The reader needs be cautioned that an "obituary" has its peculiarity. It is a composite picture of a person, wherein most of the attractive fragments of his entire life are taken out of their fuller context and are juxtaposed. This s bound to create the "halo effect". The writers in this volume, given the risk of apparent glorification through such a collection of "facts"
– have attempted to present a balanced picture, by calling a "bumpkin" a "bumpkin"!
While editing these pages, I felt inspired by the deep spirituality and total commitment that shone through the "lives" of these "blessed" companions
– most of whom I had met only briefly in their lifetime. The only one I had not met
– or even heard of earlier, was Br Julio Dominguez. And I must confess that the brief account of his life moved me the most. Here was a rather 'fragile' human being, who gave in to despair, and against all the pleadings of his superiors, signed the papers for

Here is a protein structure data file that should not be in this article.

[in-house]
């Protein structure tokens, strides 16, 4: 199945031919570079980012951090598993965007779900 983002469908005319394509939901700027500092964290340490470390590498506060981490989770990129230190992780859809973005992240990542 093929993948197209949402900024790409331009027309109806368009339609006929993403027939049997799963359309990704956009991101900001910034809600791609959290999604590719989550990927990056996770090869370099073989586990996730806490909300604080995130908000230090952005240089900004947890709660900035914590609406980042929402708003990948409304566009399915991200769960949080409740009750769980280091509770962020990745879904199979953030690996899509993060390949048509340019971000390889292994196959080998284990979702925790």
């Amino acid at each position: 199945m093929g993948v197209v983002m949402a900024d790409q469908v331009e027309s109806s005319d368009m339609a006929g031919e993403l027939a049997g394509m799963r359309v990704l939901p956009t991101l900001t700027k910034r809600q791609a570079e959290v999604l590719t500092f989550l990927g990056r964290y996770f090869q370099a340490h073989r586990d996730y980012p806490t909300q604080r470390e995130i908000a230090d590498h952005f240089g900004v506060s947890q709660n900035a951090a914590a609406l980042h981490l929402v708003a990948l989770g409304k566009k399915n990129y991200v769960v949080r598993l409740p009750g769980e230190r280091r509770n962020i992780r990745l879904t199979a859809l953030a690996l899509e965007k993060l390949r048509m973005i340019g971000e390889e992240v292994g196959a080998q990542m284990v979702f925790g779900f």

dimissorial, which were addressed to the General and duly deposited at the Post-Office late in the evening. That night, Br Julio had a change of heart and begged his superiors to do all in their power to retract his decision. Thanks to the 'influence' of Fr
Suriá, the documents were retrieved through the friendly postmaster, before they could be registered, and torn to shreds in the presence of Br Julio. There was no turning back after that! Br Julio volunteered for the Latin-American Missions and died there after a fruitful
I trust that these memoirs will be a source of inspiration to all who read this book.
written feedback – a random sampling:
obituaries are not to be taken seriously it is the last parting gift we give to
a fellow Jesuit. Your collection shows how obituaries should be written and also
how they should not be written. ...Your compilation has lengthened the memories
of dead Jesuits. Congratulations. (Lancy
editing of ‘Gujarat Jesuits Remembered’ is superb, a modern menology. (Joseph
Maciel, SJ, SXHS, Mumbai)